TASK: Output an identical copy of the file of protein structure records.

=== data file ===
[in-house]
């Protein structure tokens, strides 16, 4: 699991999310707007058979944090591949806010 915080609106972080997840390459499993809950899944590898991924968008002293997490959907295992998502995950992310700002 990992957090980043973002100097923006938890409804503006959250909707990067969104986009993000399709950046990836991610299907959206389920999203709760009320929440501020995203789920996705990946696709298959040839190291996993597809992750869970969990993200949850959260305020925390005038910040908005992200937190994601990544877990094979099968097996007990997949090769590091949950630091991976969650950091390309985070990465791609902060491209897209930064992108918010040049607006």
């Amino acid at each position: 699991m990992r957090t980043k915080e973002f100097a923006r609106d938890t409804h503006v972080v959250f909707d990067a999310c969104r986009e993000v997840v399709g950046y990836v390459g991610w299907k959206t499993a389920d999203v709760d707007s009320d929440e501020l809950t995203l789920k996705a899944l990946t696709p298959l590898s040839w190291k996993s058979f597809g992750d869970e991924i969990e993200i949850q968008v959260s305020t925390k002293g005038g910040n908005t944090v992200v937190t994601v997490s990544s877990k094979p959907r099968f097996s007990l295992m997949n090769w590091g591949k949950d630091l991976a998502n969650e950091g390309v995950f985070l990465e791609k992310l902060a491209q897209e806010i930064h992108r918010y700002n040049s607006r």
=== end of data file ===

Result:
[in-house]
């Protein structure tokens, strides 16, 4: 699991999310707007058979944090591949806010 915080609106972080997840390459499993809950899944590898991924968008002293997490959907295992998502995950992310700002 990992957090980043973002100097923006938890409804503006959250909707990067969104986009993000399709950046990836991610299907959206389920999203709760009320929440501020995203789920996705990946696709298959040839190291996993597809992750869970969990993200949850959260305020925390005038910040908005992200937190994601990544877990094979099968097996007990997949090769590091949950630091991976969650950091390309985070990465791609902060491209897209930064992108918010040049607006």
């Amino acid at each position: 699991m990992r957090t980043k915080e973002f100097a923006r609106d938890t409804h503006v972080v959250f909707d990067a999310c969104r986009e993000v997840v399709g950046y990836v390459g991610w299907k959206t499993a389920d999203v709760d707007s009320d929440e501020l809950t995203l789920k996705a899944l990946t696709p298959l590898s040839w190291k996993s058979f597809g992750d869970e991924i969990e993200i949850q968008v959260s305020t925390k002293g005038g910040n908005t944090v992200v937190t994601v997490s990544s877990k094979p959907r099968f097996s007990l295992m997949n090769w590091g591949k949950d630091l991976a998502n969650e950091g390309v995950f985070l990465e791609k992310l902060a491209q897209e806010i930064h992108r918010y700002n040049s607006r």